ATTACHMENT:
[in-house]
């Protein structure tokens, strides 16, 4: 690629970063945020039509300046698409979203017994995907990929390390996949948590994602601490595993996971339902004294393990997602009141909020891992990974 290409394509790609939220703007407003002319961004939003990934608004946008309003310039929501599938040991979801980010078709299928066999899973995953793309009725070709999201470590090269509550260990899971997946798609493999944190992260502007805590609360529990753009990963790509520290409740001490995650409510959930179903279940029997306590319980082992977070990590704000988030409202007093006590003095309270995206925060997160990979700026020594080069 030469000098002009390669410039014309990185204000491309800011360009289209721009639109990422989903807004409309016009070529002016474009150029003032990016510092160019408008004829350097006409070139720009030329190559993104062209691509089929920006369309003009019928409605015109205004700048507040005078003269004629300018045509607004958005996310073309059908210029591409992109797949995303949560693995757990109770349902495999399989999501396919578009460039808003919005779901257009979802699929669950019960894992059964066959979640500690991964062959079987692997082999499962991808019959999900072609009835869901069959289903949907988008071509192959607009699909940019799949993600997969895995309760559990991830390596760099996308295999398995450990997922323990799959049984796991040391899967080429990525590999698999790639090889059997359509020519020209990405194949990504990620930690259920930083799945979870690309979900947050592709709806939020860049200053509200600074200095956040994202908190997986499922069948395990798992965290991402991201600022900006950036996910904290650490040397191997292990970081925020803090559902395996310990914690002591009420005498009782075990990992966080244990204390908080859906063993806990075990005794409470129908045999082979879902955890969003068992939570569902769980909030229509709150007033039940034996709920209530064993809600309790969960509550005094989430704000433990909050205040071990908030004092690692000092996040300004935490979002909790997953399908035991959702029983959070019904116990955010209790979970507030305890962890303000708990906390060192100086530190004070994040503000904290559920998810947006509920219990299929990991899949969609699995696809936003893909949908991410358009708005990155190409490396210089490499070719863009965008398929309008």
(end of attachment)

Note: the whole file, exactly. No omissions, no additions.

[in-house]
């Protein structure tokens, strides 16, 4: 690629970063945020039509300046698409979203017994995907990929390390996949948590994602601490595993996971339902004294393990997602009141909020891992990974 290409394509790609939220703007407003002319961004939003990934608004946008309003310039929501599938040991979801980010078709299928066999899973995953793309009725070709999201470590090269509550260990899971997946798609493999944190992260502007805590609360529990753009990963790509520290409740001490995650409510959930179903279940029997306590319980082992977070990590704000988030409202007093006590003095309270995206925060997160990979700026020594080069 030469000098002009390669410039014309990185204000491309800011360009289209721009639109990422989903807004409309016009070529002016474009150029003032990016510092160019408008004829350097006409070139720009030329190559993104062209691509089929920006369309003009019928409605015109205004700048507040005078003269004629300018045509607004958005996310073309059908210029591409992109797949995303949560693995757990109770349902495999399989999501396919578009460039808003919005779901257009979802699929669950019960894992059964066959979640500690991964062959079987692997082999499962991808019959999900072609009835869901069959289903949907988008071509192959607009699909940019799949993600997969895995309760559990991830390596760099996308295999398995450990997922323990799959049984796991040391899967080429990525590999698999790639090889059997359509020519020209990405194949990504990620930690259920930083799945979870690309979900947050592709709806939020860049200053509200600074200095956040994202908190997986499922069948395990798992965290991402991201600022900006950036996910904290650490040397191997292990970081925020803090559902395996310990914690002591009420005498009782075990990992966080244990204390908080859906063993806990075990005794409470129908045999082979879902955890969003068992939570569902769980909030229509709150007033039940034996709920209530064993809600309790969960509550005094989430704000433990909050205040071990908030004092690692000092996040300004935490979002909790997953399908035991959702029983959070019904116990955010209790979970507030305890962890303000708990906390060192100086530190004070994040503000904290559920998810947006509920219990299929990991899949969609699995696809936003893909949908991410358009708005990155190409490396210089490499070719863009965008398929309008």